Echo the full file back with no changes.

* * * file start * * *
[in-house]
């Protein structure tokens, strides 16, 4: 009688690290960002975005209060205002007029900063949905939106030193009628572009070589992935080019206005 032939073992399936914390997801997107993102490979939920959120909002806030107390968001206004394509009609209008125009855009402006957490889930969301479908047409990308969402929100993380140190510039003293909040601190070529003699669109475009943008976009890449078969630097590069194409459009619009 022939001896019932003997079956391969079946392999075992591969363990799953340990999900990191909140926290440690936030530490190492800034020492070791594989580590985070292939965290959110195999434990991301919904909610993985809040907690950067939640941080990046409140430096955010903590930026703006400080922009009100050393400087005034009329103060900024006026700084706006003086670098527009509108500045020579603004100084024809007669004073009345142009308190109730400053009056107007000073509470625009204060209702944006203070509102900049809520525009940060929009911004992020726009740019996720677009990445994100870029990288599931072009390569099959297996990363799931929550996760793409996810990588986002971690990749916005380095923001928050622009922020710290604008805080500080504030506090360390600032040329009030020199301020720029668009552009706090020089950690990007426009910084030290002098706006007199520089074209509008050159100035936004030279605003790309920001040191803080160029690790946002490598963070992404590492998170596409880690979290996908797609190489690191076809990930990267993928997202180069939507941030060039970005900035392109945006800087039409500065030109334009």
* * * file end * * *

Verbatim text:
[in-house]
């Protein structure tokens, strides 16, 4: 009688690290960002975005209060205002007029900063949905939106030193009628572009070589992935080019206005 032939073992399936914390997801997107993102490979939920959120909002806030107390968001206004394509009609209008125009855009402006957490889930969301479908047409990308969402929100993380140190510039003293909040601190070529003699669109475009943008976009890449078969630097590069194409459009619009 022939001896019932003997079956391969079946392999075992591969363990799953340990999900990191909140926290440690936030530490190492800034020492070791594989580590985070292939965290959110195999434990991301919904909610993985809040907690950067939640941080990046409140430096955010903590930026703006400080922009009100050393400087005034009329103060900024006026700084706006003086670098527009509108500045020579603004100084024809007669004073009345142009308190109730400053009056107007000073509470625009204060209702944006203070509102900049809520525009940060929009911004992020726009740019996720677009990445994100870029990288599931072009390569099959297996990363799931929550996760793409996810990588986002971690990749916005380095923001928050622009922020710290604008805080500080504030506090360390600032040329009030020199301020720029668009552009706090020089950690990007426009910084030290002098706006007199520089074209509008050159100035936004030279605003790309920001040191803080160029690790946002490598963070992404590492998170596409880690979290996908797609190489690191076809990930990267993928997202180069939507941030060039970005900035392109945006800087039409500065030109334009």